The Consumer Electronics Show (CES) in Las Vegas has a distinctly Gallic air to it this year with some 190 French startups represented at the technology industry’s gala event, as a drive to invest and promote French tech begins to pay dividends.
Startups from France make up around a third of those taking part at this year’s CES, which began on Tuesday and runs until January 9, with only the USA better represented at 42 percent. It’s a significant rise from last year, when France accounted for a quarter of firms at the trade show, with 66 taking part.
And from drone-maker Parrot to Belty, a “smart belt” that automatically adjusts itself to changes in waist size, product stands run by French companies at this year’s CES are turning heads.
“The winner of CES will be France,” wrote technology editor Jason O. Gilbert in an article on Yahoo’s US news site.
“French entrepreneurs … have reimagined the home computer, home gardening, and weight loss. Their products reliably blend ingenuity, cleverness, design smarts, and a vision of the future,” he wrote.
Severin Marcombes, 28-year-old owner and founder of digital storage startup Lima, is taking part in his second CES this year.
“I’ve had quite a few comments along the lines of: ‘You French, I love what you do, you have the gift of making nice products,’” he told FRANCE 24.
It was not long ago, however, that France was considered something of a backwater when it came to innovative tech companies.
“Ten years ago, saying ‘I work in tech in France’ would elicit a frown,” said Marcombes.
‘La French Tech’
That the image of French tech is now being transformed is attributable, in part, to a concerted effort by the French state to do just that.
In 2013, it launched “La French Tech”, an initiative to promote French startups with a big red cockerel as its logo.
The idea is to “enhance the international image of France, which has long been viewed as old-fashioned and hostile to innovation”, said Aurélien Pérol, adviser to France’s minister responsible for digital affairs, Axelle Lemaire.
While the French Tech initiative also helps French startups access funding, it is above all a marketing tool to help firms increase their visibility on the world stage. It acts as a common brand that French tech startups can rally behind.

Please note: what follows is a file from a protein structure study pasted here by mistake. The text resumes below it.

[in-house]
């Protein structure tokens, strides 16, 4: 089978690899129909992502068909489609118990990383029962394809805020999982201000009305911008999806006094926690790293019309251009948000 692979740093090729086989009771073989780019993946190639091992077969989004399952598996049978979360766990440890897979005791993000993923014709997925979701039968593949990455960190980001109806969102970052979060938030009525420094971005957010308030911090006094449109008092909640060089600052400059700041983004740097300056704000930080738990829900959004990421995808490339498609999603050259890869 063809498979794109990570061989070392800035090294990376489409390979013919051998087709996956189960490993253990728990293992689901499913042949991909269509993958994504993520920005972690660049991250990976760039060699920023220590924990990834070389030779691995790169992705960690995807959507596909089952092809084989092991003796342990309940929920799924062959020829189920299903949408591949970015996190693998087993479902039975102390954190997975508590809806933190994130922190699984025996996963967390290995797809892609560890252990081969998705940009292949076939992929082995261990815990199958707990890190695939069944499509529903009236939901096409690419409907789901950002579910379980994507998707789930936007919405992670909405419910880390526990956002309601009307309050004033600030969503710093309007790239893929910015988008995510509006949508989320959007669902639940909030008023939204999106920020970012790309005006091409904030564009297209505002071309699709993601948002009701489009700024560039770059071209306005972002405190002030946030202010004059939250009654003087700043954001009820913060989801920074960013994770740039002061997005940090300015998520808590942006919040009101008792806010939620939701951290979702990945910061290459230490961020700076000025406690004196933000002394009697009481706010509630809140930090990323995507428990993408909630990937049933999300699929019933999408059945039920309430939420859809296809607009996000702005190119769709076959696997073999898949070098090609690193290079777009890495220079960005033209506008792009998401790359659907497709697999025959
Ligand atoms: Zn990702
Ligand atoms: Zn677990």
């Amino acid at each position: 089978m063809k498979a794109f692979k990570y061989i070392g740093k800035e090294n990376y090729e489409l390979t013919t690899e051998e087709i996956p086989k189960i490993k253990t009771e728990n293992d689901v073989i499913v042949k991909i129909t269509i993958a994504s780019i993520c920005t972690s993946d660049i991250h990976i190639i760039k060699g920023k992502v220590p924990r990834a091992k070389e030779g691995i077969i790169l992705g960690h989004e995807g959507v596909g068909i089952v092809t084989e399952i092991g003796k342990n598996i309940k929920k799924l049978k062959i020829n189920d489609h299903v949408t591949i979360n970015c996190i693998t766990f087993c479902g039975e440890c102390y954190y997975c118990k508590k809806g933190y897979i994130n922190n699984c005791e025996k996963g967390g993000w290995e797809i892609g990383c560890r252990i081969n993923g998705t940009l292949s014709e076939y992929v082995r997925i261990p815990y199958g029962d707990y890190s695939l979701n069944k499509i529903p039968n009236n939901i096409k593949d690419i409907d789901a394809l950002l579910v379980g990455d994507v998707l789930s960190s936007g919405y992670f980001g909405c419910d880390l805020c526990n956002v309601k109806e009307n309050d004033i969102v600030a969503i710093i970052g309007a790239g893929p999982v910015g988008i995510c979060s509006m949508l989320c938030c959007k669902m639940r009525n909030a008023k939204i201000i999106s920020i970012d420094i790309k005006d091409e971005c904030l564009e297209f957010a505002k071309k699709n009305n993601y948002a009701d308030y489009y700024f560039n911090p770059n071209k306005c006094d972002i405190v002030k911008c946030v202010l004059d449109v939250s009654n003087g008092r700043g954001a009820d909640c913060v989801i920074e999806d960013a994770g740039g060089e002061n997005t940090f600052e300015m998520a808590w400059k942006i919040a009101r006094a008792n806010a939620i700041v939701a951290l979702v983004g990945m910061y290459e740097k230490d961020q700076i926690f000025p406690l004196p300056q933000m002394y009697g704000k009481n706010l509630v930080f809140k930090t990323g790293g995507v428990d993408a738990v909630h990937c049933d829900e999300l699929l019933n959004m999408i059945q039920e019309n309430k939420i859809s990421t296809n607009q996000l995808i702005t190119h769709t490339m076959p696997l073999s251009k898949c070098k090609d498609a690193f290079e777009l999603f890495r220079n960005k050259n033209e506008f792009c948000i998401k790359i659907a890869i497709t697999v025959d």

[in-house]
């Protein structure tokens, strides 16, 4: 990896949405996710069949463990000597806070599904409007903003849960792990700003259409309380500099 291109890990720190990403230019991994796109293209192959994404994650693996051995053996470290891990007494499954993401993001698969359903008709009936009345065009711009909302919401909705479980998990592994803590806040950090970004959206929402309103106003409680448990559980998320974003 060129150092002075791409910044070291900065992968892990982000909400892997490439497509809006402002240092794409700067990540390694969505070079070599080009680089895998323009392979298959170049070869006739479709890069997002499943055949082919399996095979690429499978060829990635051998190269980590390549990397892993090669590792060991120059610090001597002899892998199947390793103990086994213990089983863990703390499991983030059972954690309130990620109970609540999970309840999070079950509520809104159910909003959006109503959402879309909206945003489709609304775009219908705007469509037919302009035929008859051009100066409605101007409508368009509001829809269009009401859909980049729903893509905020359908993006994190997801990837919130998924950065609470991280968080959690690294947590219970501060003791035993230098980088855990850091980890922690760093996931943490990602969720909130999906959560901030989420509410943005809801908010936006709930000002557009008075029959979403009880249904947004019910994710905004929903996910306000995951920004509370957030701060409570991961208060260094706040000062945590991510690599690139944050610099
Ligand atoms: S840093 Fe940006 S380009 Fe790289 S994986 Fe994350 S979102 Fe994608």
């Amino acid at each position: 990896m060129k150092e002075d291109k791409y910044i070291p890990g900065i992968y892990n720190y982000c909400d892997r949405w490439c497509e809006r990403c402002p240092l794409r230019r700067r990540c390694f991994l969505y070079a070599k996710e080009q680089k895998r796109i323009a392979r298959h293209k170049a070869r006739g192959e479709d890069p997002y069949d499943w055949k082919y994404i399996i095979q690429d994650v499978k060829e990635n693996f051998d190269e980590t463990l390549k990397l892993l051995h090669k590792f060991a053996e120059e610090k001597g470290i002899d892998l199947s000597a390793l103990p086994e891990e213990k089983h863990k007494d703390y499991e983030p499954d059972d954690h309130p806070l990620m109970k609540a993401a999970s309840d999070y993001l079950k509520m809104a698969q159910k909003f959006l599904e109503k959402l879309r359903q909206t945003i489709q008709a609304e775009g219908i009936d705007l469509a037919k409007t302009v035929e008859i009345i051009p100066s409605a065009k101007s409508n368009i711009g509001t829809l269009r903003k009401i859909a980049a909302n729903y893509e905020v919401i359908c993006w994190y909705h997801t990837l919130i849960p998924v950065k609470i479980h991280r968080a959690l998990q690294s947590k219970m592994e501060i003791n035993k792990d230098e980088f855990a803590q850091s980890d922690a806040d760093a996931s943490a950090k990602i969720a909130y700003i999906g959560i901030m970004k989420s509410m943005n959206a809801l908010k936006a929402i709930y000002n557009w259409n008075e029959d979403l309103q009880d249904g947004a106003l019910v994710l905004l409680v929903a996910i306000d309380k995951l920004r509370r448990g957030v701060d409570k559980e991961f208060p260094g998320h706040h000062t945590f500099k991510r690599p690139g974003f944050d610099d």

"Unlike the US giants like Apple and Facebook, French startups are the new players who need a spotlight to exist," says Pérol.
France’s tech revolution has already had some notable successes. The BlaBlaCar ride-sharing service, for example, recently became the first French startup to be valued at over $1 billion.
The end goal is to win foreign investment for nascent French tech firms so that they can grow into fully fledged giants like BlaBlaCar.
“Most tech sector investors come from the Anglo-Saxon world,” says Pérol. “They share a common legal culture and financial tools.”
Before schemes like French Tech it was “very hard for French entrepreneurs to gain a foothold as the French system looks complicated seen from abroad”, he said.
Marcombes has already noticed the difference.
“The Americans are becoming better aware that France is something of a tax haven for startups because there is a lot of help from the state, and the quality of our engineers and sophisticated design is appreciated,” he says.
Ultimately, however, it is the quality of the product, rather than its country of origin or a smart logo, that is the key to success, Marcombes believes.
"We try to be judged on our product first rather than a national 'brand',” he says.
Date created : 2016-01-07